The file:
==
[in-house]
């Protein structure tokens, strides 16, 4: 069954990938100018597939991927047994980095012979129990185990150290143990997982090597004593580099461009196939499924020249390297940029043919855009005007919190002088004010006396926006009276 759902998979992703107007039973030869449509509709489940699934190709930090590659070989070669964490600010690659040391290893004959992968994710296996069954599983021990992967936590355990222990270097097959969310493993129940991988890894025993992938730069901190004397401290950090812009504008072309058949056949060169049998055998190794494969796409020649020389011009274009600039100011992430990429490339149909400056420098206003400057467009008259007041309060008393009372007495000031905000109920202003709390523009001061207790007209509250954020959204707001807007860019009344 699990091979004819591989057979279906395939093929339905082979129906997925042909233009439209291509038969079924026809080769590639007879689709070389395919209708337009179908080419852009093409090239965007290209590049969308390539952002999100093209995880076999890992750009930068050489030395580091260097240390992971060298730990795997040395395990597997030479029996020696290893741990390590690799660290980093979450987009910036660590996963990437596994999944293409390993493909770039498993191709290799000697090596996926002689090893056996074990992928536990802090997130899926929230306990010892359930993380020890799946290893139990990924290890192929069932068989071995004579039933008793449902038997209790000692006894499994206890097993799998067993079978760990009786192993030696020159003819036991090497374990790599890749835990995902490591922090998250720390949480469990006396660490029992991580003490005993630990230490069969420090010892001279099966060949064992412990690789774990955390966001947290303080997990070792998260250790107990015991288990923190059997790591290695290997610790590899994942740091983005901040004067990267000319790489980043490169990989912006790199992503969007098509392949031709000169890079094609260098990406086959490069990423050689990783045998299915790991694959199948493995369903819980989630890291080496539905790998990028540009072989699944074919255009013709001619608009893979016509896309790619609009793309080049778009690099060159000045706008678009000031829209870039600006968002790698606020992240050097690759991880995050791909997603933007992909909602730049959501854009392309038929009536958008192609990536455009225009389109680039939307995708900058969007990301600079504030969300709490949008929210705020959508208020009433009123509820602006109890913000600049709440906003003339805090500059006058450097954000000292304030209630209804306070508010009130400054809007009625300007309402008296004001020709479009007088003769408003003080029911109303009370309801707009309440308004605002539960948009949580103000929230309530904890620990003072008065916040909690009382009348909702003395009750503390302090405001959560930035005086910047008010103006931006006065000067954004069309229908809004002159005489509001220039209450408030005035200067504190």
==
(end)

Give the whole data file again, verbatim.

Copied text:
[in-house]
């Protein structure tokens, strides 16, 4: 069954990938100018597939991927047994980095012979129990185990150290143990997982090597004593580099461009196939499924020249390297940029043919855009005007919190002088004010006396926006009276 759902998979992703107007039973030869449509509709489940699934190709930090590659070989070669964490600010690659040391290893004959992968994710296996069954599983021990992967936590355990222990270097097959969310493993129940991988890894025993992938730069901190004397401290950090812009504008072309058949056949060169049998055998190794494969796409020649020389011009274009600039100011992430990429490339149909400056420098206003400057467009008259007041309060008393009372007495000031905000109920202003709390523009001061207790007209509250954020959204707001807007860019009344 699990091979004819591989057979279906395939093929339905082979129906997925042909233009439209291509038969079924026809080769590639007879689709070389395919209708337009179908080419852009093409090239965007290209590049969308390539952002999100093209995880076999890992750009930068050489030395580091260097240390992971060298730990795997040395395990597997030479029996020696290893741990390590690799660290980093979450987009910036660590996963990437596994999944293409390993493909770039498993191709290799000697090596996926002689090893056996074990992928536990802090997130899926929230306990010892359930993380020890799946290893139990990924290890192929069932068989071995004579039933008793449902038997209790000692006894499994206890097993799998067993079978760990009786192993030696020159003819036991090497374990790599890749835990995902490591922090998250720390949480469990006396660490029992991580003490005993630990230490069969420090010892001279099966060949064992412990690789774990955390966001947290303080997990070792998260250790107990015991288990923190059997790591290695290997610790590899994942740091983005901040004067990267000319790489980043490169990989912006790199992503969007098509392949031709000169890079094609260098990406086959490069990423050689990783045998299915790991694959199948493995369903819980989630890291080496539905790998990028540009072989699944074919255009013709001619608009893979016509896309790619609009793309080049778009690099060159000045706008678009000031829209870039600006968002790698606020992240050097690759991880995050791909997603933007992909909602730049959501854009392309038929009536958008192609990536455009225009389109680039939307995708900058969007990301600079504030969300709490949008929210705020959508208020009433009123509820602006109890913000600049709440906003003339805090500059006058450097954000000292304030209630209804306070508010009130400054809007009625300007309402008296004001020709479009007088003769408003003080029911109303009370309801707009309440308004605002539960948009949580103000929230309530904890620990003072008065916040909690009382009348909702003395009750503390302090405001959560930035005086910047008010103006931006006065000067954004069309229908809004002159005489509001220039209450408030005035200067504190």